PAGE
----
By Andy Lindberg
Sunday was “Sweepday” in Boston. The C’s threw down on the Knicks, (although it was far from pretty) and the Red Sox took it to the Angels (a very pretty series). With a game every day this past week, the Red Sox went [6-1] in grand fashion. The starting pitching was spectacular, especially from Daisuke Matsuzaka, who allowed no runs on one hit in seven innings to the Blue Jays on Monday and no runs on one hit in eight innings against the Angles on Saturday.
For those of you keeping score at home, that’s not one run allowed on two hits in 15 innings pitched by Matsuzaka this past week. He was effective, kept his breaking ball low in the zone and threw several of his pitches with confidence, allowing him to spot his fastball more often and throw a wider array of pitches deeper into the count. The lone blemish of the week was the first game at Oakland, but John Lackey pitched very well, only giving up one run in six innings. Lackey pitched even better against his old team today in Anaheim, going eight innings without allowing a run.
Carl Crawford has picked it up this week as well, knocking his first home run of the season today. The pitching and the hitting are both coming together at the same time, and in the most obvious and obnoxious statement of all time, the rest of the league should be on notice.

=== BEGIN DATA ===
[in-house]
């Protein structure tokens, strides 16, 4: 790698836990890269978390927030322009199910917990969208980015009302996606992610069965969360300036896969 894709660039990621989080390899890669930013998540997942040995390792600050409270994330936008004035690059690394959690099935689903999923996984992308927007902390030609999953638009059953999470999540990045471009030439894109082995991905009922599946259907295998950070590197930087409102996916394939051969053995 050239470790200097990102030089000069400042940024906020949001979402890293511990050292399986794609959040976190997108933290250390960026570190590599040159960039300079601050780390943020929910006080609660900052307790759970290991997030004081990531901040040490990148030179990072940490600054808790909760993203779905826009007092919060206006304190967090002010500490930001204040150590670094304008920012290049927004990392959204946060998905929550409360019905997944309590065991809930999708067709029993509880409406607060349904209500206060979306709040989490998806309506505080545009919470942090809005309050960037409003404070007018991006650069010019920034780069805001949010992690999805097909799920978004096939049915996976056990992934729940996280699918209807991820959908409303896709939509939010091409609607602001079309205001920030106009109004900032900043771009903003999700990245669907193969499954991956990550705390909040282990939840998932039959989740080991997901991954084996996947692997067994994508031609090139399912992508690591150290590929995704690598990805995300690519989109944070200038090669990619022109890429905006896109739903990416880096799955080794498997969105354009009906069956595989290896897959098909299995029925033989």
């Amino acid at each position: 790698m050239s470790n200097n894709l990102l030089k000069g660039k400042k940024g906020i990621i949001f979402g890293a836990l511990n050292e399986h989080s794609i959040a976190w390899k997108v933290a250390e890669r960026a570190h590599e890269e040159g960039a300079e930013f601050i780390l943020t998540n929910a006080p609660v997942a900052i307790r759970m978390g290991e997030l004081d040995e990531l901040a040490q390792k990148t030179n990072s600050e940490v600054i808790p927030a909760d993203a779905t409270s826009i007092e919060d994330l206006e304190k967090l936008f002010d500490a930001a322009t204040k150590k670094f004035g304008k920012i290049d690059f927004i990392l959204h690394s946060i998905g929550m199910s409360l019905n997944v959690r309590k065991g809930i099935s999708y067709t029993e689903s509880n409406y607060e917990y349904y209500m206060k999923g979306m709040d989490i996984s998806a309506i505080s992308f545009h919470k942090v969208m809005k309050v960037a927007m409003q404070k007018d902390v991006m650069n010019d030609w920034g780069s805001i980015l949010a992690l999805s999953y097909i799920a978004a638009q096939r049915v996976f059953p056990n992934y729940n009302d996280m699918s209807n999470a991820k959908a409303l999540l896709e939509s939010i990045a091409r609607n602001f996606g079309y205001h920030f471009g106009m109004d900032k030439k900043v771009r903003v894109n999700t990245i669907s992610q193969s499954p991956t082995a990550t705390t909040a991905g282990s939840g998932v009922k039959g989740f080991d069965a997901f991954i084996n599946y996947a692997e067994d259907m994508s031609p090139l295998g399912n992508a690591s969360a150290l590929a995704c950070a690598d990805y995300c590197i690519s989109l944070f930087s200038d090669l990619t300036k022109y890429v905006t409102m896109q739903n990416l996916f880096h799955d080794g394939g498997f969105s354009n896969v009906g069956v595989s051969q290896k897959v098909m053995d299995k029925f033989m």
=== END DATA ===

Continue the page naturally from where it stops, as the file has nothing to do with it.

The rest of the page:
There’s not much more detail I can get into about the wins this week, as the Red Sox played well-rounded baseball in nearly every game, not to mention Jonathan Papelbon was outstanding, pitching in three consecutive games and earning a save in each. Kevin Youkilis has encouraged me as well, going to the opposite field for power for two of his home runs on the season, including Saturday at Anaheim.
What does still irk me, however, is the catching situation. I do not think it is any coincidence that Jason Varitek being behind the plate for Josh Beckett and Matsuzaka has seen both hurlers off to a run of extraordinary pitching. The staff is quite comfortable with the captain catching. Since both catchers on Boston’s roster aren’t hitting at all, there’s no controversy over who gets playing time. At this point, anything they provide at the dish is a bonus. But a team cannot win with a vacant hole in the lineup and Varitek in all likelihood cannot remain in tip-top condition starting consistently. Jarrod Saltalamacchia has to show he can perform and be disciplined at the plate. To this point in the season Saltalamacchia has struck out 13 times while walking only three times. This is from a player whose plate discipline was highly touted.
In 2007 Terry Francona stuck with Dustin Pedroia, who was hitting below .200 at the time and the faith paid off. Boston can only hope history repeats itself with Saltalamacchia, as catching depth across the league is minimal.